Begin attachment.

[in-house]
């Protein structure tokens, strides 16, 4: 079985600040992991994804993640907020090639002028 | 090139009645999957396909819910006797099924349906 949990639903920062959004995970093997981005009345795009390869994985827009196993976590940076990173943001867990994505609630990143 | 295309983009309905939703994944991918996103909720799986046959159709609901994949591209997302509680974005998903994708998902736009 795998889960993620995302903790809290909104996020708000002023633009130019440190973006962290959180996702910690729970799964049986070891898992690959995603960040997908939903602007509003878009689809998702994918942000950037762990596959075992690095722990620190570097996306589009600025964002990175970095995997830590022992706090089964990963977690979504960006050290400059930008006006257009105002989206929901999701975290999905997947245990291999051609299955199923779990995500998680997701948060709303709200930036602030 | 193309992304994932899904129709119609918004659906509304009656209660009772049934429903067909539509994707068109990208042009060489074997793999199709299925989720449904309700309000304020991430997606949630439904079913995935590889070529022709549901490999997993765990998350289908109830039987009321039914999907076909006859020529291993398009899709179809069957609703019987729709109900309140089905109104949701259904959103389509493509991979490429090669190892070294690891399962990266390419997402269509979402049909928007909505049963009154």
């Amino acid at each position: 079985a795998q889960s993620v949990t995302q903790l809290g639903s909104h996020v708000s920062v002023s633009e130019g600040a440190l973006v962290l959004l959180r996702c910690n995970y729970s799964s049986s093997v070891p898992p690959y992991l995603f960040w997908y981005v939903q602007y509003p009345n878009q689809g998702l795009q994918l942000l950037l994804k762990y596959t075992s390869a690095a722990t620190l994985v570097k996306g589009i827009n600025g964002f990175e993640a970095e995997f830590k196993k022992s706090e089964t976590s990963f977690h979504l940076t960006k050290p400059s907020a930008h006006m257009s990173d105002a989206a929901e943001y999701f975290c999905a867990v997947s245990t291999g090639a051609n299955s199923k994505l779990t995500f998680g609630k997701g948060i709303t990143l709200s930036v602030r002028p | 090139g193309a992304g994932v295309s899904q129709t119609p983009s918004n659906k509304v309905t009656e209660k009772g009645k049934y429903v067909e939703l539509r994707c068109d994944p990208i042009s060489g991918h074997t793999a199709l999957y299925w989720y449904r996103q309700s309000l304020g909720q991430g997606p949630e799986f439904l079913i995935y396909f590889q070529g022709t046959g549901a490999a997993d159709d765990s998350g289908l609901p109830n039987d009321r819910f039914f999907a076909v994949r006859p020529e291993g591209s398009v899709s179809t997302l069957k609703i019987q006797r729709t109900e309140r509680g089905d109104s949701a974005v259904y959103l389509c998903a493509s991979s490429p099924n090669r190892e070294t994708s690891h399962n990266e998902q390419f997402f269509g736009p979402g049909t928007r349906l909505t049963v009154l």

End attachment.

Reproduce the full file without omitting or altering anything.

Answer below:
[in-house]
């Protein structure tokens, strides 16, 4: 079985600040992991994804993640907020090639002028 | 090139009645999957396909819910006797099924349906 949990639903920062959004995970093997981005009345795009390869994985827009196993976590940076990173943001867990994505609630990143 | 295309983009309905939703994944991918996103909720799986046959159709609901994949591209997302509680974005998903994708998902736009 795998889960993620995302903790809290909104996020708000002023633009130019440190973006962290959180996702910690729970799964049986070891898992690959995603960040997908939903602007509003878009689809998702994918942000950037762990596959075992690095722990620190570097996306589009600025964002990175970095995997830590022992706090089964990963977690979504960006050290400059930008006006257009105002989206929901999701975290999905997947245990291999051609299955199923779990995500998680997701948060709303709200930036602030 | 193309992304994932899904129709119609918004659906509304009656209660009772049934429903067909539509994707068109990208042009060489074997793999199709299925989720449904309700309000304020991430997606949630439904079913995935590889070529022709549901490999997993765990998350289908109830039987009321039914999907076909006859020529291993398009899709179809069957609703019987729709109900309140089905109104949701259904959103389509493509991979490429090669190892070294690891399962990266390419997402269509979402049909928007909505049963009154």
């Amino acid at each position: 079985a795998q889960s993620v949990t995302q903790l809290g639903s909104h996020v708000s920062v002023s633009e130019g600040a440190l973006v962290l959004l959180r996702c910690n995970y729970s799964s049986s093997v070891p898992p690959y992991l995603f960040w997908y981005v939903q602007y509003p009345n878009q689809g998702l795009q994918l942000l950037l994804k762990y596959t075992s390869a690095a722990t620190l994985v570097k996306g589009i827009n600025g964002f990175e993640a970095e995997f830590k196993k022992s706090e089964t976590s990963f977690h979504l940076t960006k050290p400059s907020a930008h006006m257009s990173d105002a989206a929901e943001y999701f975290c999905a867990v997947s245990t291999g090639a051609n299955s199923k994505l779990t995500f998680g609630k997701g948060i709303t990143l709200s930036v602030r002028p | 090139g193309a992304g994932v295309s899904q129709t119609p983009s918004n659906k509304v309905t009656e209660k009772g009645k049934y429903v067909e939703l539509r994707c068109d994944p990208i042009s060489g991918h074997t793999a199709l999957y299925w989720y449904r996103q309700s309000l304020g909720q991430g997606p949630e799986f439904l079913i995935y396909f590889q070529g022709t046959g549901a490999a997993d159709d765990s998350g289908l609901p109830n039987d009321r819910f039914f999907a076909v994949r006859p020529e291993g591209s398009v899709s179809t997302l069957k609703i019987q006797r729709t109900e309140r509680g089905d109104s949701a974005v259904y959103l389509c998903a493509s991979s490429p099924n090669r190892e070294t994708s690891h399962n990266e998902q390419f997402f269509g736009p979402g049909t928007r349906l909505t049963v009154l």